The 3 sneaky Augusta National changes the club hasn’t announced

Max Homa

Max Homa hits his tee shot last year toward the 4th green at Augusta National.

Getty Images

The second hole, and its 10 new yards, you knew about. 

But three altered greens at Augusta National? And potentially new hole locations on them for next week’s Masters? That surfaced publicly Wednesday. A recent guest didn’t keep it to himself. 

Rory McIlroy was willing to share. 

In search of the win that would finish the career majors grand slam, he played Augusta earlier this week, then dished on things ahead of his play at this week’s Texas Open. A reporter had asked him about the new tee box on the par-5 2nd, which has been moved slightly to the left and pushed back 10 yards, making the hole measure an Augusta-high 585 yards.  

That move had been publicly revealed in mid-February, and McIlroy was surprised upon seeing it, though maybe not in the manner that you’re thinking. 

He said the hole played about the same. The change wasn’t as drastic as he thought it would be. 

“I thought it was going to be a different visual than it used to be,” McIlroy said, “but it’s — I thought whenever someone said they moved it back and to the left, I thought the tee box was going to point you out towards that right bunker and you’re going to have to hit more of a draw around the corner. 

“I mean, if you didn’t know, you would think you were on the same tee box — it doesn’t look that much different. You can still see left of the bunker, and I thought it was really going to force you to hit some sort of draw shot around the corner, but you can still, you can still hit a straight-away shot and keep it left of the trap.”

A short while later, he found the other changes. Greens on 2, 4 and 6 have been adjusted, he said. (Notably, Sean Martin, a writer with the PGA Tour, tweeted Wednesday that he had also heard of the changes, through a recent visitor.) 

augusta national clubhouse
Augusta National making a notable course change for this year’s Masters
By: Zephyr Melton

Below are McIlroy’s takeaways:

— On the green on the 2nd: “There’s like a back-middle hole location on 2. There’s a slightly bigger area in there where they can sort of move that around a little bit.”

— On the green on the 240-yard, par-3 4th: “On 4, they’ve sort of made the back-right section a little bit bigger for an extra pin position there.”

— On the green on the 180-yard par-3 6th: “And then 6 is different. Like the top-right plateau is definitely bigger, and then they’ve flattened out a section in the back left to maybe have an extra hole location there, too.”

ANGC tweaks, of course, are not new, and they’re made with the Masters in mind. 

But there’s a line. You also don’t want to ruin a good thing, which Augusta is universally recognized as. To that end, two analysts and former players believe the club has performed its surgeries well. 

On a call this week previewing ESPN’s coverage of the Masters, Curtis Strange offered praise. Maybe, he thought, the club had overdone things a couple of times, but he was good with things. “They’ve made it tough,” he said, “but they’ve kept it very fair.”

Andy North agreed.     

“I think they’ve done a terrific job of taking the golf course as it was in the ’70s and ’80s and how it played,” he said, “and over time tried to keep the same type of challenge for the players, and they’ve done a better job of that probably than anybody else.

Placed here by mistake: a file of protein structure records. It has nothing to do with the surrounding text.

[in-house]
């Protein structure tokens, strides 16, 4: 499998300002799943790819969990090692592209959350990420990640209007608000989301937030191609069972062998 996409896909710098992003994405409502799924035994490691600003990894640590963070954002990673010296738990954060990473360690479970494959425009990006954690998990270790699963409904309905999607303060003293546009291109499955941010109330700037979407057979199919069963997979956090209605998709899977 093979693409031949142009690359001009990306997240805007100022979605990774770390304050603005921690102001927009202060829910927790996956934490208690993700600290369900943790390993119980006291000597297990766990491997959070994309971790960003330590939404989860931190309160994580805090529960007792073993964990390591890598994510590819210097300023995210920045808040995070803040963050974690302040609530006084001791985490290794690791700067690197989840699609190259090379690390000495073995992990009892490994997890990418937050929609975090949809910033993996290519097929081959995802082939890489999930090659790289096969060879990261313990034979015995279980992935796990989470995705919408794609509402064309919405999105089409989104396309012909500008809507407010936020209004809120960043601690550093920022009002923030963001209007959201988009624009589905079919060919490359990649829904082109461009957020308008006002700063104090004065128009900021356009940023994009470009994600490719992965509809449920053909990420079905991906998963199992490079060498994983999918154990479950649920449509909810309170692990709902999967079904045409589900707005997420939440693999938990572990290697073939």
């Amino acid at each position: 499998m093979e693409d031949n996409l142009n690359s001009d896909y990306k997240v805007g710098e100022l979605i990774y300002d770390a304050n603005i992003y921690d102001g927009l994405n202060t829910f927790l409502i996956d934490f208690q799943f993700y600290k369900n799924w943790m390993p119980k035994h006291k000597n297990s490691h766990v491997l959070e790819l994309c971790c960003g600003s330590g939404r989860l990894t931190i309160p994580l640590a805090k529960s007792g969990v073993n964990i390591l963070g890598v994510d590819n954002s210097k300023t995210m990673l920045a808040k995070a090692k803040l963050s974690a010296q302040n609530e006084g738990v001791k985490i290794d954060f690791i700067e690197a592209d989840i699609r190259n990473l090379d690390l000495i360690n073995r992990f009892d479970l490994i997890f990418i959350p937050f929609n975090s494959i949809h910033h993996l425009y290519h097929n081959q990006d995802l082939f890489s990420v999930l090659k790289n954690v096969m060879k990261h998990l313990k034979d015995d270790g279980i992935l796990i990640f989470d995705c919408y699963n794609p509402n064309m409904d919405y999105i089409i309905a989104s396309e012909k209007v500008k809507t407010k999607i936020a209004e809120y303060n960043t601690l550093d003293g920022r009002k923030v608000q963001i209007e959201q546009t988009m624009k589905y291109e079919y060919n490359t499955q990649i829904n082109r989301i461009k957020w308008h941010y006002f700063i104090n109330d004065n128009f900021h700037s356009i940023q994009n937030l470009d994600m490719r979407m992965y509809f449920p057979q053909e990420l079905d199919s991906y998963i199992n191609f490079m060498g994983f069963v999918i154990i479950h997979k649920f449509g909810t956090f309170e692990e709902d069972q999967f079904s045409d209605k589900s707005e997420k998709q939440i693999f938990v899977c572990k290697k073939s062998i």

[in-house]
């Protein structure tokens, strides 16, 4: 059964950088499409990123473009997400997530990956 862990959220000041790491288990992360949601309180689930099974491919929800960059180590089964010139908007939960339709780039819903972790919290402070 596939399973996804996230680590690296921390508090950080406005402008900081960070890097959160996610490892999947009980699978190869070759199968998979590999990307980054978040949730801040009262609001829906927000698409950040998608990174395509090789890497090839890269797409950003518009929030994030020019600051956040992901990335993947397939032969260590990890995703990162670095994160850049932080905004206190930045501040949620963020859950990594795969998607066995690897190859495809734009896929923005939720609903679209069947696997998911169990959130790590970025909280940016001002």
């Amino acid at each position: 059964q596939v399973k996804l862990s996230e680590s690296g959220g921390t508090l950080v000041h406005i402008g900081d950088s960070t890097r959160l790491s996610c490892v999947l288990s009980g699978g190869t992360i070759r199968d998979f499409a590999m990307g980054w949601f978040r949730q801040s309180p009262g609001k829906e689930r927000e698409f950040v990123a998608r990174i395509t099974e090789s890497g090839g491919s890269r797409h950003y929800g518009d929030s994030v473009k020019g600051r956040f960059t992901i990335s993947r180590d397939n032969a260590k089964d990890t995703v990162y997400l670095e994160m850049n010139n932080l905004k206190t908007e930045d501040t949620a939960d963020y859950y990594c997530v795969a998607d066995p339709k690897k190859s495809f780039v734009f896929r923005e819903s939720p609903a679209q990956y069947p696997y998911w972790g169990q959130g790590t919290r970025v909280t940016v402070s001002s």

“To go back and look at some of the clubs the guys are hitting into some of the holes now are very similar to some of the clubs you may have hit 25 or 30 years ago, and that’s not the case most places. I give them a lot of credit for trying to do the right thing and trying to make it so that the history of that event doesn’t change so dramatically based on how far the guys are hitting the golf ball. I think they’ve done a really fine job of that.”

Phil Mickelson hits a shot at the 12 hole of Augusta National.
‘It’s different for myself’: Phil Mickelson dishes fascinating Augusta National analysis
By: Jack Hirsh

Back to McIlroy. On Wednesday, a reporter had asked another Masters question, and it’s both relevant to the discussion on the course, and the talk on whether he’ll one day win at the place. 

What are the best pieces of advance he’s received over the years?

McIlroy dished on that, too. He talked of two tips. One was physical. Two-time winner Ben Crenshaw had once told him two words: High lines. Read more into putts than you think. 

McIlroy then went deep on the other thought. 

It dealt with aggressivity.   

“But yeah, I think it’s more, you know, if you think about it, if someone said you go to Augusta and I want you to shoot even-par for four days,” he said, “you would think that’s pretty easy to do, and as you’re trying to shoot even-par, you’re probably going to back into a couple scores in the 60s and you’re actually going to do well. 

“But if someone says I want you to go out and shoot 67 at Augusta, it’s very easy to shoot 75 or 76 because you start to chase pins, you start to miss it in the wrong spots, you start to not be patient and play the disciplined golf that you need to. 

“Good golf at Augusta feels like boring golf and I think that’s something that I’ve always struggled with because that’s not my game. To me, it’s the biggest test of discipline and the biggest test of patience of the year for me.”

Nick Piastowski

Nick Piastowski Editor

Nick Piastowski is a Senior Editor at and Golf Magazine. In his role, he is responsible for editing, writing and developing stories across the golf space. And when he’s not writing about ways to hit the golf ball farther and straighter, the Milwaukee native is probably playing the game, hitting the ball left, right and short, and drinking a cold beer to wash away his score. You can reach out to him about any of these topics — his stories, his game or his beers — at

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